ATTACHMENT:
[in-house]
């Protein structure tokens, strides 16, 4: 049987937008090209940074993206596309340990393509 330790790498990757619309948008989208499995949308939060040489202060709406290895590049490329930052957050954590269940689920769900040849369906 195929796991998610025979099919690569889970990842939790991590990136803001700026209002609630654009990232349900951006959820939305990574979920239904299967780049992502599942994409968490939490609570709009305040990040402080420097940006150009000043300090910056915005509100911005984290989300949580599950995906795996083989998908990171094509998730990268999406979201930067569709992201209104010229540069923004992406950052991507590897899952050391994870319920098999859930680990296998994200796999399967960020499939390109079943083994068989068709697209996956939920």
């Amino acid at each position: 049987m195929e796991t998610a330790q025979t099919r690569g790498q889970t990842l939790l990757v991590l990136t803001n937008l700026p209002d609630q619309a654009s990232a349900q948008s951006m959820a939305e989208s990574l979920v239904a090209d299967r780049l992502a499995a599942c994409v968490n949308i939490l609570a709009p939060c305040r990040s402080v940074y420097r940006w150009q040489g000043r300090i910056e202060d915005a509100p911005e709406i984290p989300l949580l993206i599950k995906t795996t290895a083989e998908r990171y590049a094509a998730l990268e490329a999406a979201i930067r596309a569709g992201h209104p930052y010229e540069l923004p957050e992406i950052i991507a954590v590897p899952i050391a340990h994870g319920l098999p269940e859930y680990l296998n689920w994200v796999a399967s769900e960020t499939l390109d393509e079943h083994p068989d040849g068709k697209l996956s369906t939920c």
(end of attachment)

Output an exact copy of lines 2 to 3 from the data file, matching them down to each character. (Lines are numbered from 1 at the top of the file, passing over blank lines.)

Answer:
């Protein structure tokens, strides 16, 4: 049987937008090209940074993206596309340990393509 330790790498990757619309948008989208499995949308939060040489202060709406290895590049490329930052957050954590269940689920769900040849369906 195929796991998610025979099919690569889970990842939790991590990136803001700026209002609630654009990232349900951006959820939305990574979920239904299967780049992502599942994409968490939490609570709009305040990040402080420097940006150009000043300090910056915005509100911005984290989300949580599950995906795996083989998908990171094509998730990268999406979201930067569709992201209104010229540069923004992406950052991507590897899952050391994870319920098999859930680990296998994200796999399967960020499939390109079943083994068989068709697209996956939920």
């Amino acid at each position: 049987m195929e796991t998610a330790q025979t099919r690569g790498q889970t990842l939790l990757v991590l990136t803001n937008l700026p209002d609630q619309a654009s990232a349900q948008s951006m959820a939305e989208s990574l979920v239904a090209d299967r780049l992502a499995a599942c994409v968490n949308i939490l609570a709009p939060c305040r990040s402080v940074y420097r940006w150009q040489g000043r300090i910056e202060d915005a509100p911005e709406i984290p989300l949580l993206i599950k995906t795996t290895a083989e998908r990171y590049a094509a998730l990268e490329a999406a979201i930067r596309a569709g992201h209104p930052y010229e540069l923004p957050e992406i950052i991507a954590v590897p899952i050391a340990h994870g319920l098999p269940e859930y680990l296998n689920w994200v796999a399967s769900e960020t499939l390109d393509e079943h083994p068989d040849g068709k697209l996956s369906t939920c």